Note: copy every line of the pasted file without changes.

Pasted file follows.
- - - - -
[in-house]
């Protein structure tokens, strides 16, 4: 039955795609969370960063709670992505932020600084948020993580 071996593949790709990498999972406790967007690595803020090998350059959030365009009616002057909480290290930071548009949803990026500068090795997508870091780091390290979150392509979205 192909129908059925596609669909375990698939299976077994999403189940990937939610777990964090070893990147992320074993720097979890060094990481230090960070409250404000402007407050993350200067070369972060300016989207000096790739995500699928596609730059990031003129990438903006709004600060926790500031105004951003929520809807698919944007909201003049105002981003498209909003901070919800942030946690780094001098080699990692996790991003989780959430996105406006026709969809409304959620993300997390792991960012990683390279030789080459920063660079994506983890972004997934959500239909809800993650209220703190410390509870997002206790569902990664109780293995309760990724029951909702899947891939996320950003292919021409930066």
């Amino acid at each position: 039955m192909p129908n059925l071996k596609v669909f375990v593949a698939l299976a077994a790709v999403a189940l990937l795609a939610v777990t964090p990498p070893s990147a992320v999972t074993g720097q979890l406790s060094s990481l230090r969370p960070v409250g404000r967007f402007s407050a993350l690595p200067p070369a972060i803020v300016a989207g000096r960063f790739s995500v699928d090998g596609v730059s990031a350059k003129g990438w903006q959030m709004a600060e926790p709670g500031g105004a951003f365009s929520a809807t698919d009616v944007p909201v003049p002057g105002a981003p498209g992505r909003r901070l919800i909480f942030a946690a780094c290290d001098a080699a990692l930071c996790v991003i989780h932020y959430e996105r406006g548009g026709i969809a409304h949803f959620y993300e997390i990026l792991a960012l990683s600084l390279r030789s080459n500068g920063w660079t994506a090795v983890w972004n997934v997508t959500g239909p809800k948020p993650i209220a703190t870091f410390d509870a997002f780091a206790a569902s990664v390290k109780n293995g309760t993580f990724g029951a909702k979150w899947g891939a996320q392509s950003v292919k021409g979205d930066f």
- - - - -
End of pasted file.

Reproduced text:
[in-house]
């Protein structure tokens, strides 16, 4: 039955795609969370960063709670992505932020600084948020993580 071996593949790709990498999972406790967007690595803020090998350059959030365009009616002057909480290290930071548009949803990026500068090795997508870091780091390290979150392509979205 192909129908059925596609669909375990698939299976077994999403189940990937939610777990964090070893990147992320074993720097979890060094990481230090960070409250404000402007407050993350200067070369972060300016989207000096790739995500699928596609730059990031003129990438903006709004600060926790500031105004951003929520809807698919944007909201003049105002981003498209909003901070919800942030946690780094001098080699990692996790991003989780959430996105406006026709969809409304959620993300997390792991960012990683390279030789080459920063660079994506983890972004997934959500239909809800993650209220703190410390509870997002206790569902990664109780293995309760990724029951909702899947891939996320950003292919021409930066």
């Amino acid at each position: 039955m192909p129908n059925l071996k596609v669909f375990v593949a698939l299976a077994a790709v999403a189940l990937l795609a939610v777990t964090p990498p070893s990147a992320v999972t074993g720097q979890l406790s060094s990481l230090r969370p960070v409250g404000r967007f402007s407050a993350l690595p200067p070369a972060i803020v300016a989207g000096r960063f790739s995500v699928d090998g596609v730059s990031a350059k003129g990438w903006q959030m709004a600060e926790p709670g500031g105004a951003f365009s929520a809807t698919d009616v944007p909201v003049p002057g105002a981003p498209g992505r909003r901070l919800i909480f942030a946690a780094c290290d001098a080699a990692l930071c996790v991003i989780h932020y959430e996105r406006g548009g026709i969809a409304h949803f959620y993300e997390i990026l792991a960012l990683s600084l390279r030789s080459n500068g920063w660079t994506a090795v983890w972004n997934v997508t959500g239909p809800k948020p993650i209220a703190t870091f410390d509870a997002f780091a206790a569902s990664v390290k109780n293995g309760t993580f990724g029951a909702k979150w899947g891939a996320q392509s950003v292919k021409g979205d930066f």